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I would like to acheive the following with AGPL and wondered if it is possible:

  • release an open source software product where everyone can share and contribute
  • free for non-profit
  • charge "commercial/for profit" customers for using the product in their staging and production environment only while all other environments are free

Do I need a second commercial license; a dual license?

  • Do you want to allow your commercial/for-profit people to keep their source code closed? – Robert Harvey Jul 11 '16 at 21:31
  • @RobertHarvey If they want to. – temp88786 Jul 11 '16 at 21:34
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    Then yes, you need a second license. The AGPL requires its licensees to share their source. – Robert Harvey Jul 11 '16 at 21:36
  • @RobertHarvey Do I still need a second license if the customer does not change the source code of my product but only uses it. Take for example a database server as MongoDB, the customer may not change the MongoDB source code but only use it. – temp88786 Jul 13 '16 at 0:45
  • That sounds like the commercial license. Under the AGPL, you can't impose such a restriction. – Robert Harvey Jul 13 '16 at 1:39
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It's possible with dual licensing. RavenDB (and others) have a similar model where their main OSS project is AGPL, but dev does not require a license, and commercial customers pay for a commercial license. Also, OSS projects can get an exception to allow their OSS license to not be potentially swallowed up by the AGPL. MongoDB instead publishes client libraries as Apache-licensed in order to provide built-in mitigation of the AGPL licensing on its core.

This answer explains pretty well I think. Also do read the comments where someone points out that using it with other licenses is murky water. I had the experience working in a large company that I was blocked from using software on the advice of lawyers because it was GPL.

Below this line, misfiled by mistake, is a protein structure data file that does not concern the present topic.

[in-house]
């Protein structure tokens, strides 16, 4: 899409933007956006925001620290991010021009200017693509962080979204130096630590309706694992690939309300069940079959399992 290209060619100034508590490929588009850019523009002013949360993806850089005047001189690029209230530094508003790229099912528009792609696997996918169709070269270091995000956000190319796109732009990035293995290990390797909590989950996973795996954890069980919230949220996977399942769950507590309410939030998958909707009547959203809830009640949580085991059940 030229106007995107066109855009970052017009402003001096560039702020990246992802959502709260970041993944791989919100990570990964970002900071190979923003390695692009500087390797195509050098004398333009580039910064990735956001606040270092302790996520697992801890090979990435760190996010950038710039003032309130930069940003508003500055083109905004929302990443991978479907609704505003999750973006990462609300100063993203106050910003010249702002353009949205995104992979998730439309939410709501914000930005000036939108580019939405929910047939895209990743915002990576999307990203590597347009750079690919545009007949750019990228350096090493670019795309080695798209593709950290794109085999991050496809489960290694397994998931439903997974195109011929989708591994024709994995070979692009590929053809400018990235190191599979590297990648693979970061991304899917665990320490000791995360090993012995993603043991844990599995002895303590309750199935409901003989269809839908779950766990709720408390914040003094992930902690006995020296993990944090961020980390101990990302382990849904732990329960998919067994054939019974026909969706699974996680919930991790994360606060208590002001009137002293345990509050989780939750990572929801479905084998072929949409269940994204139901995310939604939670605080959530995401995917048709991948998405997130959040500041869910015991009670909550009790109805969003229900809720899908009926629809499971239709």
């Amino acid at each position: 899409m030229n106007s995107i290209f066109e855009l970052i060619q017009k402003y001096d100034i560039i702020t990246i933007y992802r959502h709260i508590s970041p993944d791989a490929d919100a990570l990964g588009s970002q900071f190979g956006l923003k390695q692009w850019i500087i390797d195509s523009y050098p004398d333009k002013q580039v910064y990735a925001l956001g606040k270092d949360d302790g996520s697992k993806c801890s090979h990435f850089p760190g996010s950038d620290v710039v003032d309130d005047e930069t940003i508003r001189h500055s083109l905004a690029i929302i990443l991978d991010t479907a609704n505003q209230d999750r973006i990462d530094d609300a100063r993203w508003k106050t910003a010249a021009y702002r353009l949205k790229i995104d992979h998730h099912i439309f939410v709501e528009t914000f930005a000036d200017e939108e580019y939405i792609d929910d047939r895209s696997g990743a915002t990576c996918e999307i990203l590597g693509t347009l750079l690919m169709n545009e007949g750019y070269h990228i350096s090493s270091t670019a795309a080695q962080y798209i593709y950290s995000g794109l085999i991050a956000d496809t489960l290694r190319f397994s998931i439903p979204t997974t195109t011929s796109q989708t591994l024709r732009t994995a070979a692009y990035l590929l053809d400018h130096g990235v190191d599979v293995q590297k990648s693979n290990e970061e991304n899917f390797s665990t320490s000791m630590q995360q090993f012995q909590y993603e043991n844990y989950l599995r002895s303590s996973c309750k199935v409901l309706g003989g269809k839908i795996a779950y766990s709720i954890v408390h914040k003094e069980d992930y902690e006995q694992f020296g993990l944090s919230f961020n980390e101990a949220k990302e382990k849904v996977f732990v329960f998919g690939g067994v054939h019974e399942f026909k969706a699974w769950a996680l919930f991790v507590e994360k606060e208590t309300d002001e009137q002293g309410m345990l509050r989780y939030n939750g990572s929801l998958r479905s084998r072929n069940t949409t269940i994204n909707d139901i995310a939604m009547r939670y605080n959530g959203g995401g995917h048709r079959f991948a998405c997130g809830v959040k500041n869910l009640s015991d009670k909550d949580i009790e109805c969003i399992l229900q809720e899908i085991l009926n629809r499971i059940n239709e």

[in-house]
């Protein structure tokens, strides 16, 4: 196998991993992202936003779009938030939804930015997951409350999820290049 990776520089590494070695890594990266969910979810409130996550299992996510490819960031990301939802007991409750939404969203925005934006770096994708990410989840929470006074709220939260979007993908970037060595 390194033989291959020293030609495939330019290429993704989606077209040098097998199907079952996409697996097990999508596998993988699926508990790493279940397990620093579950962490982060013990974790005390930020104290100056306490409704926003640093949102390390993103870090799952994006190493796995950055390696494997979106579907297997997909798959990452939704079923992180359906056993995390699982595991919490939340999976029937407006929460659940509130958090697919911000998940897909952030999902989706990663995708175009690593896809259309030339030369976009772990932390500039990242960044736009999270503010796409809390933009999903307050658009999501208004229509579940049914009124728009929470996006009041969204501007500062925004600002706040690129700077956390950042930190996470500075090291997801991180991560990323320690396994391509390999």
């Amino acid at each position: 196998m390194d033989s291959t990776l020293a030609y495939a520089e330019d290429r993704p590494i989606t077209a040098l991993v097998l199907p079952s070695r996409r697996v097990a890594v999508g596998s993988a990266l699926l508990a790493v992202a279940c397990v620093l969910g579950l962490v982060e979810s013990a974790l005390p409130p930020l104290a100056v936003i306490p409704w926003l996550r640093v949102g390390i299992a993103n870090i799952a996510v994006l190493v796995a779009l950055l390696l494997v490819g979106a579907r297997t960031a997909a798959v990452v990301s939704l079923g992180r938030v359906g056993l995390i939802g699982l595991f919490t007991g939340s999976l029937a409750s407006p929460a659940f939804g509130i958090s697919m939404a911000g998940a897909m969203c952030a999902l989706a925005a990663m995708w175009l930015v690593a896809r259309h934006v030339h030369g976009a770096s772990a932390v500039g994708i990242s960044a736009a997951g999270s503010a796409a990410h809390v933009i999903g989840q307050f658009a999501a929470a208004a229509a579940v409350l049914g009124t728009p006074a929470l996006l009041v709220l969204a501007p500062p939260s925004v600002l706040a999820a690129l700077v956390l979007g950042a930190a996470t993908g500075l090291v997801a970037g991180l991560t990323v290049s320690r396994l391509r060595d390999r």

Personally, I think anyone that decides to release software under AGPL should be slapped with a large trout. It is the most commercially abused license I have seen. AGPL by itself is all but unusable (even for OSS) for the downstream restrictions and legal uncertainties. The software I have run across with AGPL only uses the license to force commercial users to buy a commercial license. This has the potential to setup a situation where the controlling entity uses the OSS community for free labor with one hand while grabbing the financial rewards of the work with the other. The AGPL also effectively prevents forking because only the author can decide to release it under a different (usable) license. It's funny because I believe Affero made the license as a weapon to enforce free software staying free, but the thing about a weapon is, it can be used on anyone.

Before the AGPL the classic way to do what I described above is just to release under an actually-free license to drive contributions and popularity. Once it gets popular, change to commercial at some version. The backlash from this is probably why AGPL method has become more popular, because the one-sided-ness of the arrangement exists from the start but in a more subtle form.

  • Not for nothing, but don't software developers and consumers vote with their time and wallets? Nothing forces anyone to contribute to an AGPL project, nor is a consumer forced to shell out any money for a commercial license for said project. – Robert Harvey Jul 14 '16 at 17:17
  • I agree with you, therefore I don't understand your comment. I have trialed AGPL dual-licensed products for potential commercial use for my employer, with the intent to pay license fees if it worked out. But I don't for one moment consider them "community" projects. – Kasey Speakman Jul 14 '16 at 18:23
  • Organizations would no longer release AGPL for the purposes you stated if software developers stopped contributing to them. – Robert Harvey Jul 14 '16 at 18:26
  • That depends on the contributors being aware. Even if they stopped contributing, it may not matter if the commercial side brings in enough revenue to continue dev internally. I think OSS exceptions to AGPL go a long way to foster continued contribution, because that alleviates some of the heaviest restrictions and future worries. – Kasey Speakman Jul 14 '16 at 18:46

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